Maternal hyperglycemia leads to fetal cardiac hyperplasia and dysfunction in a rat model

Lara Lehtoranta, Olli Vuolteenaho, V. Jukka Laine, Anna Koskinen, Hanna Soukka, Ville Kytö, Jorma Määttä, Mervi Haapsamo, Eeva Ekholm, Juha Räsänen

Research output: Contribution to journalArticlepeer-review

25 Scopus citations


Accelerated fetal myocardial growth with altered cardiac function is a well-documented complication of human diabetic pregnancy, but its pathophysiology is still largely unknown. Our aim was to explore the mechanisms of fetal cardiac remodeling and cardiovascular hemodynamics in a rat model of maternal pregestational streptozotocin-induced hyperglycemia. The hyperglycemic group comprised 107 fetuses (10 dams) and the control group 219 fetuses (20 dams). Fetal cardiac function was assessed serially by Doppler ultrasonography. Fetal cardiac to thoracic area ratio, newborn heart weight, myocardial cell proliferative and apoptotic activities, and cardiac gene expression patterns were determined. Maternal hyperglycemia was associated with increased cardiac size, proliferative, apoptotic and mitotic activities, upregulation of genes encoding A- and B-type natriuretic peptides, myosin heavy chain types 2 and 3, uncoupling proteins 2 and 3, and the angiogenetic tumor necrosis factor receptor superfamily member 12A. The genes encoding Kv channel-interacting protein 2, a regulator of electrical cardiac phenotype, and the insulin-regulated glucose transporter 4 were downregulated. The heart rate was lower in fetuses of hyperglycemic dams. At 13-14 gestational days, 98% of fetuses of hyperglycemic dams had holosystolic atrioventricular valve regurgitation and decreased outflow mean velocity, indicating diminished cardiac output. Maternal hyperglycemia may lead to accelerated fetal myocardial growth by cardiomyocyte hyperplasia. In fetuses of hyperglycemic dams, expression of key genes that control and regulate cardiomyocyte electrophysiological properties, contractility, and metabolism are altered and may lead to major functional and clinical implications on the fetal heart.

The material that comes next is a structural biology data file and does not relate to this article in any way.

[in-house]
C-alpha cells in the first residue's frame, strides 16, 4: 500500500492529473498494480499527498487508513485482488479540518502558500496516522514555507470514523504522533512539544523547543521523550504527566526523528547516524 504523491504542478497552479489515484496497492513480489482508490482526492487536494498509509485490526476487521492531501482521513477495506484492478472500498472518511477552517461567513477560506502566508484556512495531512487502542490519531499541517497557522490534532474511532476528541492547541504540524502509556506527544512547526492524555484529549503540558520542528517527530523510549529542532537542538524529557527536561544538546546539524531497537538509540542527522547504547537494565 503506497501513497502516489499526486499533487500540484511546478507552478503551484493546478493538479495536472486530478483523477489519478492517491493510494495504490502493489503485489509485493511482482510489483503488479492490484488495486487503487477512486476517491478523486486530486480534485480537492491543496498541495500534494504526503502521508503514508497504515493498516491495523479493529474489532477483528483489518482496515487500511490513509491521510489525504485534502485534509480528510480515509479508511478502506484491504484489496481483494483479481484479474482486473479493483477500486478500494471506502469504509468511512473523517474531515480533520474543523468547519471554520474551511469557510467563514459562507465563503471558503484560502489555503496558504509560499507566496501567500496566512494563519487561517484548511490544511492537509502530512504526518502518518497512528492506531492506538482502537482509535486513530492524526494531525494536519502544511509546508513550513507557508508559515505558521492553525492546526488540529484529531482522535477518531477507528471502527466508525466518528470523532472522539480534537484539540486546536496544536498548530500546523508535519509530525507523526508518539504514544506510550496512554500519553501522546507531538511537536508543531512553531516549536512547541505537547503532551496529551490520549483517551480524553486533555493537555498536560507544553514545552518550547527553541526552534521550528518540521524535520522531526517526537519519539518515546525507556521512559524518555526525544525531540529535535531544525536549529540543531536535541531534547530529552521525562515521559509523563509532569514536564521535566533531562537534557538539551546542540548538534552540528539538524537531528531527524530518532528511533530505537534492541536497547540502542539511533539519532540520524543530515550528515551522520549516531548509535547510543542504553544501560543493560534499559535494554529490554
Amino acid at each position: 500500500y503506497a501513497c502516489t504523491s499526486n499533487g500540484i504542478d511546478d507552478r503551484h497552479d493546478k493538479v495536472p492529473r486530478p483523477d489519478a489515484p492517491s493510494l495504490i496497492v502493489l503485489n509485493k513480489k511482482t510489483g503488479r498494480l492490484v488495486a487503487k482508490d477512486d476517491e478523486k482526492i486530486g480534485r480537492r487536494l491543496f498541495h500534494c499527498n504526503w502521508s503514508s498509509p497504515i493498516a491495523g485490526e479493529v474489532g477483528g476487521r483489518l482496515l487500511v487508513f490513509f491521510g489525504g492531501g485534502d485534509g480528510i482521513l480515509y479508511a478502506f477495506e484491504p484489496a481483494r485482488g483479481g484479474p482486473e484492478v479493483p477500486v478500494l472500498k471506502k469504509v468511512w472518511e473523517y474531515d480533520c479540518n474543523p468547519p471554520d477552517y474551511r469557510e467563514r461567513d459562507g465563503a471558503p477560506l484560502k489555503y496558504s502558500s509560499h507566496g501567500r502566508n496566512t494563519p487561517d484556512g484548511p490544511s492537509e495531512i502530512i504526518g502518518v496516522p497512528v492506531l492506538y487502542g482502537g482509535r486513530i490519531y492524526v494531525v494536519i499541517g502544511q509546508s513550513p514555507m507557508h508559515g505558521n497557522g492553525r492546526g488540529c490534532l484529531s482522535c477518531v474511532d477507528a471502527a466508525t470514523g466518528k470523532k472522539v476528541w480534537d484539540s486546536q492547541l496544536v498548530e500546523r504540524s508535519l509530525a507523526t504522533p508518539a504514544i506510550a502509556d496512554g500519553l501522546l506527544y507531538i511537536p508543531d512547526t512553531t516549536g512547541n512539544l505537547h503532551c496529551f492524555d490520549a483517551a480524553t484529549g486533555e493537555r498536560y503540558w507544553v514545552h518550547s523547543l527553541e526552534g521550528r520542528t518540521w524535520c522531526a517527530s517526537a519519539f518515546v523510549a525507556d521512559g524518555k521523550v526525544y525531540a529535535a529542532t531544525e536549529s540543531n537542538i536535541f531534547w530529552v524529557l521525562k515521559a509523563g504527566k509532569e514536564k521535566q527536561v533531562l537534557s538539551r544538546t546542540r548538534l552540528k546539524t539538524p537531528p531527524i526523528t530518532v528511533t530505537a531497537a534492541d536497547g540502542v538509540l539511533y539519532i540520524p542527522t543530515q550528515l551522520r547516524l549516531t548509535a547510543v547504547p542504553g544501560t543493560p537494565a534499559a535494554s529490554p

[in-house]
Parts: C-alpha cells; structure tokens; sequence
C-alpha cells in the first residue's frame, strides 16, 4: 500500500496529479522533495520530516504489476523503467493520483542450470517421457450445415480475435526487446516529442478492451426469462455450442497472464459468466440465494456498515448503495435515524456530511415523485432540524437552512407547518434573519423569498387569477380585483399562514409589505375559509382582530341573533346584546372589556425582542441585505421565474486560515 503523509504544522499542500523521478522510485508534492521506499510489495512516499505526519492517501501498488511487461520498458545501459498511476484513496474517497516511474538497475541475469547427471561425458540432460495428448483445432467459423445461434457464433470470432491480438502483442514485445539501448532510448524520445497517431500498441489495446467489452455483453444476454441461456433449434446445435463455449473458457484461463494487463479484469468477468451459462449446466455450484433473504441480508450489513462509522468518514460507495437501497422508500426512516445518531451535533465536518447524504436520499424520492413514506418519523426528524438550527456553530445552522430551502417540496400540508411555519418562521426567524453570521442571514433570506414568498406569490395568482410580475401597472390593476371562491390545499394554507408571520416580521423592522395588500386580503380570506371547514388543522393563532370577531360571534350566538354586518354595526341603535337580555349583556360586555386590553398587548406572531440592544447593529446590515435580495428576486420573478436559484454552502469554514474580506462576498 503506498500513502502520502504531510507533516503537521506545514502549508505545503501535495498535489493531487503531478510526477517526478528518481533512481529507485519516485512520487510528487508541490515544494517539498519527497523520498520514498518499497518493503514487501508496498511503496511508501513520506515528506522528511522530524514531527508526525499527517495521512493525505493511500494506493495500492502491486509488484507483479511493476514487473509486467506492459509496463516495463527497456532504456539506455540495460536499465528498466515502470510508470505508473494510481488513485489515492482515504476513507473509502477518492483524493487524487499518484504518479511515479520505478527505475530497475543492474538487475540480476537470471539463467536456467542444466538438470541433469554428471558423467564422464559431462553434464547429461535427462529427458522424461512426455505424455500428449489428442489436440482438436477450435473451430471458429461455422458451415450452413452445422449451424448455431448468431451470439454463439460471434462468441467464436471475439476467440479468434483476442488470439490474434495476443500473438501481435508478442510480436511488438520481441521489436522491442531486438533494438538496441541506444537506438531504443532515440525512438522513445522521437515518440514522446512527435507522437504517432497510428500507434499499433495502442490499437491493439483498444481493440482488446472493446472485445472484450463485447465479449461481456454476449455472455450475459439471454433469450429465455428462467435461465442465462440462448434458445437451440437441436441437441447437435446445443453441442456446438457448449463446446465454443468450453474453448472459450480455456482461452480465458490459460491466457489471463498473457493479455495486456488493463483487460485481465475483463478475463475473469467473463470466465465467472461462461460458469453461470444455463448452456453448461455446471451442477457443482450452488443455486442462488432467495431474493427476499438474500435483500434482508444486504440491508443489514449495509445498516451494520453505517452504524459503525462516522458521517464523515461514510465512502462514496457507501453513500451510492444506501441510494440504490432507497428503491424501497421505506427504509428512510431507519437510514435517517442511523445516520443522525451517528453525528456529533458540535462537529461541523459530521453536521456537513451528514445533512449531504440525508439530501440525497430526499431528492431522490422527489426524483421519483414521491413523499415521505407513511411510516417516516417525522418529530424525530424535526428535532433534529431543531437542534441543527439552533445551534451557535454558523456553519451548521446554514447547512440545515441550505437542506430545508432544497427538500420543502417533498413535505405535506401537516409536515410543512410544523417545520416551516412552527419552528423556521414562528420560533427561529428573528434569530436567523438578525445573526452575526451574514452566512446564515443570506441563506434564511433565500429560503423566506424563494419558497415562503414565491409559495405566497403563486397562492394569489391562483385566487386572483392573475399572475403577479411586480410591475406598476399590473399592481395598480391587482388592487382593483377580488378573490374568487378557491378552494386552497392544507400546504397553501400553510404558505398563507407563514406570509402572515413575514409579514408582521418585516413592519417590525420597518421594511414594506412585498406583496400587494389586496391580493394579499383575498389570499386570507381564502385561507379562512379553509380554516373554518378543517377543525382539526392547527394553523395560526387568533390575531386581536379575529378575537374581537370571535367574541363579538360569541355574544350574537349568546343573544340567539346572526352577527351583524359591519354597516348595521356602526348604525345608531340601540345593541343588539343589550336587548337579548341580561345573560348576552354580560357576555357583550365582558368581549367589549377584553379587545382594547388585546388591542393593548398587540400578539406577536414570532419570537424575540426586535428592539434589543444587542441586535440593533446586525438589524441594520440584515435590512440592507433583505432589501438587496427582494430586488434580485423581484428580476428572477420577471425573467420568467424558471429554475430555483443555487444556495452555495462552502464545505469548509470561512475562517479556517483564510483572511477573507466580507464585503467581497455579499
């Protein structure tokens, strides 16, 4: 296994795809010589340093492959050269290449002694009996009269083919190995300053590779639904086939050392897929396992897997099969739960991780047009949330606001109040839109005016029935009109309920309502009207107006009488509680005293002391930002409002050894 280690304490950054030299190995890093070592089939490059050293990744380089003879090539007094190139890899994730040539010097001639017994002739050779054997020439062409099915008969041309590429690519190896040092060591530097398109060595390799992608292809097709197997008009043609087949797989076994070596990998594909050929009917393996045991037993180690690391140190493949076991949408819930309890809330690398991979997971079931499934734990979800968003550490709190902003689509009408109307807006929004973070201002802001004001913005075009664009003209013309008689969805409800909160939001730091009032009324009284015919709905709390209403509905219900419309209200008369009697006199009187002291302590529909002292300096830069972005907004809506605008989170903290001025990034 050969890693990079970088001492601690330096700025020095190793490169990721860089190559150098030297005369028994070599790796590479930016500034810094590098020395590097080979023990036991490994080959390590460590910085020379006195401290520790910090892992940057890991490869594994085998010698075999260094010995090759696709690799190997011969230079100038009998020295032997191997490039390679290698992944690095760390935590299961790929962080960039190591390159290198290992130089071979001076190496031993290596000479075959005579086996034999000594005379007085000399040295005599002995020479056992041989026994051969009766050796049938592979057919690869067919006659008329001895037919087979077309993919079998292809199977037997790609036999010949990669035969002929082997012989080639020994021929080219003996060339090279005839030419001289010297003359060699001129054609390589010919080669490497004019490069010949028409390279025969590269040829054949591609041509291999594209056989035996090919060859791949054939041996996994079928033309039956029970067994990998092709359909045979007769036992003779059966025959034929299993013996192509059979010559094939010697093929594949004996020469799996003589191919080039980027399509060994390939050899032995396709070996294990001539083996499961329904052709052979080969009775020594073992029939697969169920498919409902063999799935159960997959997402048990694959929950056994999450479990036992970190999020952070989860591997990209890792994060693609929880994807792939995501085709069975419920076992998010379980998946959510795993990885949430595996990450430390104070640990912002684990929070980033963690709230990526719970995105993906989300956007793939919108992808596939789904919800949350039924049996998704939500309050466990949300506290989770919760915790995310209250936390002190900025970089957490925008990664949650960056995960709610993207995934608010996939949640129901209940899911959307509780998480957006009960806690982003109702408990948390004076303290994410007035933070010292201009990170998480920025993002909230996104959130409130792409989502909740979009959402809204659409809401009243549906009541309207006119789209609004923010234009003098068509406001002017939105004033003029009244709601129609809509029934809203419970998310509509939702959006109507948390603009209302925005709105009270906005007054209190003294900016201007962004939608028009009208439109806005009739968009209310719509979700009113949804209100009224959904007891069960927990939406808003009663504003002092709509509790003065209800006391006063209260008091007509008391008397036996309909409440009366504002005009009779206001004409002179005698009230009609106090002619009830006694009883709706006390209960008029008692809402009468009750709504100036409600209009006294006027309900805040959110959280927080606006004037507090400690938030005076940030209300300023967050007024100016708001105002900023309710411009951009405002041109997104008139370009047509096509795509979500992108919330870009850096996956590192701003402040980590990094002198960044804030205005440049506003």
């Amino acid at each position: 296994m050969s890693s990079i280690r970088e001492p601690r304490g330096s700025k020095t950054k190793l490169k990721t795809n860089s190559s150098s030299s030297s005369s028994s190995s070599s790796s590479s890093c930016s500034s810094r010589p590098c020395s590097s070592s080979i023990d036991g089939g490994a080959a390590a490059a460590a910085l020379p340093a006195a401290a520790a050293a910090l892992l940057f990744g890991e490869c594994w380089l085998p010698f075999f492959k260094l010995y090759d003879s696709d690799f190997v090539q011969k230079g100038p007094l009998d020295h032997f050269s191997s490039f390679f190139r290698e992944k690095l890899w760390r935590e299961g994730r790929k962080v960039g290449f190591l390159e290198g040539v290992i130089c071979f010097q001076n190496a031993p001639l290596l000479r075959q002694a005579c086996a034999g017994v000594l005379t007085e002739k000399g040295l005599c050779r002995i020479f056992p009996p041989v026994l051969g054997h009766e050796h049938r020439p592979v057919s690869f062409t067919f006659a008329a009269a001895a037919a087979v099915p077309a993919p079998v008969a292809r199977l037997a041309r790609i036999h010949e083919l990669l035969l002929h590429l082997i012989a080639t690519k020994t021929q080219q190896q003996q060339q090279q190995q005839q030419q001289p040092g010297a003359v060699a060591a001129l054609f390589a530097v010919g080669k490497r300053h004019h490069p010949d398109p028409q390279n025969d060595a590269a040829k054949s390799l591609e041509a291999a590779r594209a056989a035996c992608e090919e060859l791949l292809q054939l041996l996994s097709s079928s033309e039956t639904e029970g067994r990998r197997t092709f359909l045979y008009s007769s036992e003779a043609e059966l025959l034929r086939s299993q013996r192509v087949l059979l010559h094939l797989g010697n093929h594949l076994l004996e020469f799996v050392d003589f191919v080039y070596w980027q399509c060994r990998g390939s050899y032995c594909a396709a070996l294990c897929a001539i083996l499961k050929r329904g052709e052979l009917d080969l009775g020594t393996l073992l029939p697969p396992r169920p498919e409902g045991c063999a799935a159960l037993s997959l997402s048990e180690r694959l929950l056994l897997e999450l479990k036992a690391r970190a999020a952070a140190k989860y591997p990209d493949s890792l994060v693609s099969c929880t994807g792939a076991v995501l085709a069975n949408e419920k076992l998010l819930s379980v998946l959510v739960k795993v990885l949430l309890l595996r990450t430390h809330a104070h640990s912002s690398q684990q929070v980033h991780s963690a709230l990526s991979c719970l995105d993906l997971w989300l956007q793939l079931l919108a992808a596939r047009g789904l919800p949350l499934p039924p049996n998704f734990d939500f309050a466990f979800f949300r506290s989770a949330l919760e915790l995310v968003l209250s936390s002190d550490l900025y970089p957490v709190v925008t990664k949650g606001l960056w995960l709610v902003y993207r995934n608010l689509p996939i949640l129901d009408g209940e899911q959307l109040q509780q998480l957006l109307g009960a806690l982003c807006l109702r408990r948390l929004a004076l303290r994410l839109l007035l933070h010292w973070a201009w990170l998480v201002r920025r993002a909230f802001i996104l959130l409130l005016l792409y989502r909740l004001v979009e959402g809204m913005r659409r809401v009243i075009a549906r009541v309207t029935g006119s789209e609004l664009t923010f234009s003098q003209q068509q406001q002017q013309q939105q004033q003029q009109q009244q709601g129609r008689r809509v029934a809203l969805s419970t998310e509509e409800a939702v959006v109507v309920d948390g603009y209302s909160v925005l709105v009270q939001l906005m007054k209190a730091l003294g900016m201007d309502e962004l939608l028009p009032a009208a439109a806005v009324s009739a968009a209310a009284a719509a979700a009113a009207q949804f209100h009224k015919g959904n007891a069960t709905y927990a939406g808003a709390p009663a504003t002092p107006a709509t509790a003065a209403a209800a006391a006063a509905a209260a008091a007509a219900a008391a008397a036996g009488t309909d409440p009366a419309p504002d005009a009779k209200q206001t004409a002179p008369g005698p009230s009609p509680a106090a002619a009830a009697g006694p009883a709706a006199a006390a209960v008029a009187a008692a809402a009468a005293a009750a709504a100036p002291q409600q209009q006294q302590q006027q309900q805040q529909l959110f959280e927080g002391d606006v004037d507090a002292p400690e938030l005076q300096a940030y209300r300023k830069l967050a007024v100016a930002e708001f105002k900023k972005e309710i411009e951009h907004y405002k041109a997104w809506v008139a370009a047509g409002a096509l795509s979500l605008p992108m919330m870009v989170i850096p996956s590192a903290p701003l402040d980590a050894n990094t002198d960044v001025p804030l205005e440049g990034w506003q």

Original languageEnglish (US)
Pages (from-to)E611-E619
JournalAmerican Journal of Physiology - Endocrinology and Metabolism
Issue number5
StatePublished - 2013
Externally publishedYes


  • Dysfunction
  • Fetal heart
  • Hyperglycemia
  • Hyperplasia
  • Rats

ASJC Scopus subject areas

  • Endocrinology, Diabetes and Metabolism
  • Physiology
  • Physiology (medical)


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